The crash-me program and the MySQL benchmarks are all very database independent. By taking a look at how they are written, you can get a feeling for what you must do to make your own applications database independent. The programs can be found in the sql-bench directory of MySQL source distributions. They are written in Perl and use the DBI database interface. Use of DBI in itself solves part of the portability problem because it provides database-independent access methods. See Section 8.13.2, “The MySQL Benchmark Suite”.

If you strive for database independence, you need to get a good feeling for each SQL server's bottlenecks. For example, MySQL is very fast in retrieving and updating rows for MyISAM tables, but has a problem in mixing slow readers and writers on the same table. Transactional database systems in general are not very good at generating summary tables from log tables, because in this case row locking is almost useless.

To make your application really database independent, you should define an easily extendable interface through which you manipulate your data. For example, C++ is available on most systems, so it makes sense to use a C++ class-based interface to the databases.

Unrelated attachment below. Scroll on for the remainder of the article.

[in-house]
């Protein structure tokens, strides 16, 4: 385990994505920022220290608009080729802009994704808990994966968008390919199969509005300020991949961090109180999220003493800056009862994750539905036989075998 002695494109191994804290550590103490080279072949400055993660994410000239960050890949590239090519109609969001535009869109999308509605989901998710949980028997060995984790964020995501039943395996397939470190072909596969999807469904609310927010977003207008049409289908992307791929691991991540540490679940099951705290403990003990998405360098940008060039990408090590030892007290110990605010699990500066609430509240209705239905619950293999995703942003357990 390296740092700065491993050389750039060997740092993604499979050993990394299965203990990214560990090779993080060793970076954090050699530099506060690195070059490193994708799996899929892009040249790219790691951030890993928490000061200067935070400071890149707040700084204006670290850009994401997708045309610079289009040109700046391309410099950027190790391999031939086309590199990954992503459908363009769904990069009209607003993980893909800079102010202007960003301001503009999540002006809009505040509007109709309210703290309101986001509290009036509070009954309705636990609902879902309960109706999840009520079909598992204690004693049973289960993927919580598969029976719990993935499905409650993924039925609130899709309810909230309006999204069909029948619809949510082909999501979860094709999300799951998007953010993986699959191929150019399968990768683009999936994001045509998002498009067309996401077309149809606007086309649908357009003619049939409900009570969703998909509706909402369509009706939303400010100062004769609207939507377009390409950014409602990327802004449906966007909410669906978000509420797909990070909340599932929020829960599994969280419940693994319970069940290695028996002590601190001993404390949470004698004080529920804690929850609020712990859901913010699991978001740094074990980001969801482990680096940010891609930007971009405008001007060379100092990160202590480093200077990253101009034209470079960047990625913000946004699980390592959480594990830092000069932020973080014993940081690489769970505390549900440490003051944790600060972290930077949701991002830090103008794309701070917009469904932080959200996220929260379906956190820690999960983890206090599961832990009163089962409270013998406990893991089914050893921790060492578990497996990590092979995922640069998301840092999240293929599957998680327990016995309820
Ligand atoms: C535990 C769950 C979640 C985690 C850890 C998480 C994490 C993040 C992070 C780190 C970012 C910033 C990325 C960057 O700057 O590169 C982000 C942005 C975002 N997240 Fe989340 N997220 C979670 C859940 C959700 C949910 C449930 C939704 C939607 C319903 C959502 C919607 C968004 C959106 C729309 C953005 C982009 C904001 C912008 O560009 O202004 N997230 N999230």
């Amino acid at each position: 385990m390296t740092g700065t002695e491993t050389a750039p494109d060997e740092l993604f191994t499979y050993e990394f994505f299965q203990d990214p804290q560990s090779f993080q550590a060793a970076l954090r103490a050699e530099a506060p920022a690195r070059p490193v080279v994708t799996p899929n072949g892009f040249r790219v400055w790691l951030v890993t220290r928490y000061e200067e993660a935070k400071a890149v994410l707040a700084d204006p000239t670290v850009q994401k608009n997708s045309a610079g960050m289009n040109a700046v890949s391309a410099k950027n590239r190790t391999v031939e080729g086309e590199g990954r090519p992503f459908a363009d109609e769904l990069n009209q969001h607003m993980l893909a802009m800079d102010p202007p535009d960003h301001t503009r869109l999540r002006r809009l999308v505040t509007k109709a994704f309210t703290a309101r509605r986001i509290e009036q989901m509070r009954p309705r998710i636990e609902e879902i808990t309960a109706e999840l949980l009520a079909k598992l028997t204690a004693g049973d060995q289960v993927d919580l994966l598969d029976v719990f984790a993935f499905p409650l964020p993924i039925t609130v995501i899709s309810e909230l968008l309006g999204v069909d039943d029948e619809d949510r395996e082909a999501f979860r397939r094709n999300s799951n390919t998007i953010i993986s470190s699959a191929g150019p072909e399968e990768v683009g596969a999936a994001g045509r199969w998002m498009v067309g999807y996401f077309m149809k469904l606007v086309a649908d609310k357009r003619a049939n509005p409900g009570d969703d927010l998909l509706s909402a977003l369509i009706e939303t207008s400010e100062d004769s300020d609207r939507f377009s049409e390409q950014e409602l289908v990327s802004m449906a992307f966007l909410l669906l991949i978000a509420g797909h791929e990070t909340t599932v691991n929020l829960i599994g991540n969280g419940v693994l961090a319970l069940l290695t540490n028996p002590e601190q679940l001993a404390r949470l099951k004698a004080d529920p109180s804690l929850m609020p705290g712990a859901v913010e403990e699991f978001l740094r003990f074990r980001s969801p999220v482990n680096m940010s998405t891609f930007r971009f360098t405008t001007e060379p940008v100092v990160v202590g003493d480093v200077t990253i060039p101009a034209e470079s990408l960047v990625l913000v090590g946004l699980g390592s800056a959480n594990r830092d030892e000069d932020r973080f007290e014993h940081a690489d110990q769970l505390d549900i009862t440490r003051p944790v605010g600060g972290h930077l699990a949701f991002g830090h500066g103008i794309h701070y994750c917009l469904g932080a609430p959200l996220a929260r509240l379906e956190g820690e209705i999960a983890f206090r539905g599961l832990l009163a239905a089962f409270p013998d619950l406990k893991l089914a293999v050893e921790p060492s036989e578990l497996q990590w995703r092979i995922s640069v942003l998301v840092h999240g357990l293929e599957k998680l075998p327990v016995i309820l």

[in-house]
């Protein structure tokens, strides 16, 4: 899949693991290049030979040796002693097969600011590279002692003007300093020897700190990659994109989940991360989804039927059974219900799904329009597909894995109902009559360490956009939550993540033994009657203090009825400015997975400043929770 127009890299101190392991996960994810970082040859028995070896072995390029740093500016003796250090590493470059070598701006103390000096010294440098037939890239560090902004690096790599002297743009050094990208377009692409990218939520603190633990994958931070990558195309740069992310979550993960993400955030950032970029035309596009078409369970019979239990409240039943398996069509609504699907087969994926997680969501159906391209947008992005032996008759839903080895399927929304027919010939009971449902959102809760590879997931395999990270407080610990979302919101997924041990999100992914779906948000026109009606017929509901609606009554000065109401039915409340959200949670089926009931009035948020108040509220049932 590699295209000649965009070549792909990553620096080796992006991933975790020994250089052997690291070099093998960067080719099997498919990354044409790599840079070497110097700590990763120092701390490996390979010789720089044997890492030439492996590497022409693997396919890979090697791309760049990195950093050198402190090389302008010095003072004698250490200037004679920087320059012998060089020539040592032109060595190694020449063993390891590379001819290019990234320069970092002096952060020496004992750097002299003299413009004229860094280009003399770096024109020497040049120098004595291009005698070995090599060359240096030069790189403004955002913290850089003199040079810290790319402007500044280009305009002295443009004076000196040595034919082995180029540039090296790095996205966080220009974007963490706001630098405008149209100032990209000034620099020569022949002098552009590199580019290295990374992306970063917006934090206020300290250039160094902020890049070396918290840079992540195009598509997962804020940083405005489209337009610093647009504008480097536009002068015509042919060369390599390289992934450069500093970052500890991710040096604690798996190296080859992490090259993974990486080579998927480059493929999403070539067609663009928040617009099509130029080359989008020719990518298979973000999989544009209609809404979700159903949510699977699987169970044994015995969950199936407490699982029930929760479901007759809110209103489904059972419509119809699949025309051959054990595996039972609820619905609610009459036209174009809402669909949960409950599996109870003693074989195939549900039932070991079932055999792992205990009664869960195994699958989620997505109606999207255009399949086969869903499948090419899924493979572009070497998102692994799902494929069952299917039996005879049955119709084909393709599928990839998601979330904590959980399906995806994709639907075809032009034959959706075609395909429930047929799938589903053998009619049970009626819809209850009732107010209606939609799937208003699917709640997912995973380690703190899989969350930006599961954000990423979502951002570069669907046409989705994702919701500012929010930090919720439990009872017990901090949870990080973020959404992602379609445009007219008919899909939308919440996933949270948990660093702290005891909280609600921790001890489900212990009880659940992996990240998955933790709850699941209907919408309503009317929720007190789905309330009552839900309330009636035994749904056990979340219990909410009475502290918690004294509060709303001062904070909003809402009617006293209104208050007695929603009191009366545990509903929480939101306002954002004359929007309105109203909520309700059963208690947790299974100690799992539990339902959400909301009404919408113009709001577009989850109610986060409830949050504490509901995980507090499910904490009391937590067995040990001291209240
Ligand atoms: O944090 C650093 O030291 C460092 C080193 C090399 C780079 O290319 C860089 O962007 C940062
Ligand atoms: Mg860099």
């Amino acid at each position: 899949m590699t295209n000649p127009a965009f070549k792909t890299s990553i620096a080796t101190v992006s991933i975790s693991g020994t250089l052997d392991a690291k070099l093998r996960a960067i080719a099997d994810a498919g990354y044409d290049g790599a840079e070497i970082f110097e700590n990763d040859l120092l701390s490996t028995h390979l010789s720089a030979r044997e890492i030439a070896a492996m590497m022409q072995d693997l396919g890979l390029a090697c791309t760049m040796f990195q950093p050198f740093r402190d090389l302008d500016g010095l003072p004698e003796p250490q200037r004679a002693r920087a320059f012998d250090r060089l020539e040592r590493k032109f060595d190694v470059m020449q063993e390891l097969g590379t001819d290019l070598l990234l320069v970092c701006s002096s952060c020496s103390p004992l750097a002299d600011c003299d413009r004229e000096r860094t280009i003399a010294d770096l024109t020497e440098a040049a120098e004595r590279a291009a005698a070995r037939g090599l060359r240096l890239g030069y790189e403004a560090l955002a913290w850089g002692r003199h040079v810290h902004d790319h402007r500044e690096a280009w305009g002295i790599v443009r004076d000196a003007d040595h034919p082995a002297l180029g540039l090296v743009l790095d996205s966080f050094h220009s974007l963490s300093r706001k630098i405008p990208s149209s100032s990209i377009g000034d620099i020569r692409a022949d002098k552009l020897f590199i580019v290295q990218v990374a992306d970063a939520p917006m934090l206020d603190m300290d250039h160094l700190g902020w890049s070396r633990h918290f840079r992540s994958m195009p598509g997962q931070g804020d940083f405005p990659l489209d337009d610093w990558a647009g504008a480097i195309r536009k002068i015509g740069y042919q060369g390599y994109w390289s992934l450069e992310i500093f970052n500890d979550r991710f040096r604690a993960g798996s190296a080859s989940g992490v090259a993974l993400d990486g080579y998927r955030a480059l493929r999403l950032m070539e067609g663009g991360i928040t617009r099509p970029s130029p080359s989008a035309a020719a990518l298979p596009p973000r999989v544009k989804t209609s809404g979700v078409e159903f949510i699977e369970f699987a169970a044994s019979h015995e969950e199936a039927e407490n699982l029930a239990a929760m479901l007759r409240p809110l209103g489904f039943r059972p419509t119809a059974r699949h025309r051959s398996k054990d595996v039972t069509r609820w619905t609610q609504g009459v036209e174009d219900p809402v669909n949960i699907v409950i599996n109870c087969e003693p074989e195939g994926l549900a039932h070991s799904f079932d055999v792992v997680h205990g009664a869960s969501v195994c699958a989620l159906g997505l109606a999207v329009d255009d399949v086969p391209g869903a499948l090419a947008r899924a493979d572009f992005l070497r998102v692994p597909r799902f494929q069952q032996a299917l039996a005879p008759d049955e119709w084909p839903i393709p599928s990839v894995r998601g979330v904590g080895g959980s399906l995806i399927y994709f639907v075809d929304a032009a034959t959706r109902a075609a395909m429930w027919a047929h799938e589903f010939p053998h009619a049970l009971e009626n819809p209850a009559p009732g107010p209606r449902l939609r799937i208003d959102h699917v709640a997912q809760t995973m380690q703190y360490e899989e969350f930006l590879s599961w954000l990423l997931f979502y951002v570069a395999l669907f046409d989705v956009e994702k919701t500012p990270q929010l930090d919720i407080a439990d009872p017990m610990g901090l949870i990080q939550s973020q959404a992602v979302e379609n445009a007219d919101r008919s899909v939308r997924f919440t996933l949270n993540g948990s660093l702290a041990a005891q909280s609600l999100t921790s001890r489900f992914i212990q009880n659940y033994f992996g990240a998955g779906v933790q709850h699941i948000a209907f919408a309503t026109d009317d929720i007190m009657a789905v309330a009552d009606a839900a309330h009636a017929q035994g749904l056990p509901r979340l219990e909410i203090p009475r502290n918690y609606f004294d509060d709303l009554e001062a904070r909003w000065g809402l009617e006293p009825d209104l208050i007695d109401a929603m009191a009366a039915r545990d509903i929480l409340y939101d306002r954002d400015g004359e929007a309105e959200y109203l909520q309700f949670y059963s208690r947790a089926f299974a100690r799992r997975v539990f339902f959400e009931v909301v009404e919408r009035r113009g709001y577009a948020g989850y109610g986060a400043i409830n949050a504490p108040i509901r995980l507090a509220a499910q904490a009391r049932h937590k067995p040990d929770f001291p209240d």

If you use some feature that is specific to a given database system (such as the REPLACE statement, which is specific to MySQL), you should implement the same feature for other SQL servers by coding an alternative method. Although the alternative might be slower, it enables the other servers to perform the same tasks.

To use performance-oriented SQL extensions in a portable MySQL program, you can wrap MySQL-specific keywords in a statement within /*! */ comment delimiters. Other SQL servers ignore the commented keywords. For information about writing comments, see Section 9.6, “Comment Syntax”.

If high performance is more important than exactness, as for some Web applications, it is possible to create an application layer that caches all results to give you even higher performance. By letting old results expire after a while, you can keep the cache reasonably fresh. This provides a method to handle high load spikes, in which case you can dynamically increase the cache size and set the expiration timeout higher until things get back to normal.

In this case, the table creation information should contain information about the initial cache size and how often the table should normally be refreshed.

An attractive alternative to implementing an application cache is to use the MySQL query cache. By enabling the query cache, the server handles the details of determining whether a query result can be reused. This simplifies your application. See Section 8.10.3, “The MySQL Query Cache”.